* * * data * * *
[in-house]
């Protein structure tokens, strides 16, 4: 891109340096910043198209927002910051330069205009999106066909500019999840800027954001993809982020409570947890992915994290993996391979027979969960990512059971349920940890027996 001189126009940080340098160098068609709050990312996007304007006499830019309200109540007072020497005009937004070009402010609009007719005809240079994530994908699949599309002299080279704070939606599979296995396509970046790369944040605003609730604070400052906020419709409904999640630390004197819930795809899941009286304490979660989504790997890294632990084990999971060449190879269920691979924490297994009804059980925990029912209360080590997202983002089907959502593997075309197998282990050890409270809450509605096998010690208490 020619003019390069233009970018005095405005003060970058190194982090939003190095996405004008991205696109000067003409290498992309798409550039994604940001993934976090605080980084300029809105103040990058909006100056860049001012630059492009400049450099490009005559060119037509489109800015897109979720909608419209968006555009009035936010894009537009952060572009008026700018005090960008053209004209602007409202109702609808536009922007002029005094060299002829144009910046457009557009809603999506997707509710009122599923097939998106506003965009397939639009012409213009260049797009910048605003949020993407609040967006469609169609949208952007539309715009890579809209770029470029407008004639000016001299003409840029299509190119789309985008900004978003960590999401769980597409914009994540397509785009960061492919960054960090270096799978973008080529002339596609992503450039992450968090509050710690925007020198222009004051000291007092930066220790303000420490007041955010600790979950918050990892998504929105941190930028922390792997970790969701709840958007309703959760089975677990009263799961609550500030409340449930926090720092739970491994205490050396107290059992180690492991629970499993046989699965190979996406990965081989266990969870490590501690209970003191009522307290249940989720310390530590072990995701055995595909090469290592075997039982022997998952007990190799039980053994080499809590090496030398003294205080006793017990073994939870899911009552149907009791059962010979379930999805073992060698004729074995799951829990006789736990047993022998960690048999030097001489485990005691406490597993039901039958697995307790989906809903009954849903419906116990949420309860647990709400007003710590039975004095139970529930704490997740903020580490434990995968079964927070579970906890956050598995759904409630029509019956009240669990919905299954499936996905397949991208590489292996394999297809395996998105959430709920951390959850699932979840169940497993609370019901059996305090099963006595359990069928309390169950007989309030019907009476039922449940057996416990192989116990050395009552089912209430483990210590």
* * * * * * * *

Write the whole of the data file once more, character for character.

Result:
[in-house]
């Protein structure tokens, strides 16, 4: 891109340096910043198209927002910051330069205009999106066909500019999840800027954001993809982020409570947890992915994290993996391979027979969960990512059971349920940890027996 001189126009940080340098160098068609709050990312996007304007006499830019309200109540007072020497005009937004070009402010609009007719005809240079994530994908699949599309002299080279704070939606599979296995396509970046790369944040605003609730604070400052906020419709409904999640630390004197819930795809899941009286304490979660989504790997890294632990084990999971060449190879269920691979924490297994009804059980925990029912209360080590997202983002089907959502593997075309197998282990050890409270809450509605096998010690208490 020619003019390069233009970018005095405005003060970058190194982090939003190095996405004008991205696109000067003409290498992309798409550039994604940001993934976090605080980084300029809105103040990058909006100056860049001012630059492009400049450099490009005559060119037509489109800015897109979720909608419209968006555009009035936010894009537009952060572009008026700018005090960008053209004209602007409202109702609808536009922007002029005094060299002829144009910046457009557009809603999506997707509710009122599923097939998106506003965009397939639009012409213009260049797009910048605003949020993407609040967006469609169609949208952007539309715009890579809209770029470029407008004639000016001299003409840029299509190119789309985008900004978003960590999401769980597409914009994540397509785009960061492919960054960090270096799978973008080529002339596609992503450039992450968090509050710690925007020198222009004051000291007092930066220790303000420490007041955010600790979950918050990892998504929105941190930028922390792997970790969701709840958007309703959760089975677990009263799961609550500030409340449930926090720092739970491994205490050396107290059992180690492991629970499993046989699965190979996406990965081989266990969870490590501690209970003191009522307290249940989720310390530590072990995701055995595909090469290592075997039982022997998952007990190799039980053994080499809590090496030398003294205080006793017990073994939870899911009552149907009791059962010979379930999805073992060698004729074995799951829990006789736990047993022998960690048999030097001489485990005691406490597993039901039958697995307790989906809903009954849903419906116990949420309860647990709400007003710590039975004095139970529930704490997740903020580490434990995968079964927070579970906890956050598995759904409630029509019956009240669990919905299954499936996905397949991208590489292996394999297809395996998105959430709920951390959850699932979840169940497993609370019901059996305090099963006595359990069928309390169950007989309030019907009476039922449940057996416990192989116990050395009552089912209430483990210590």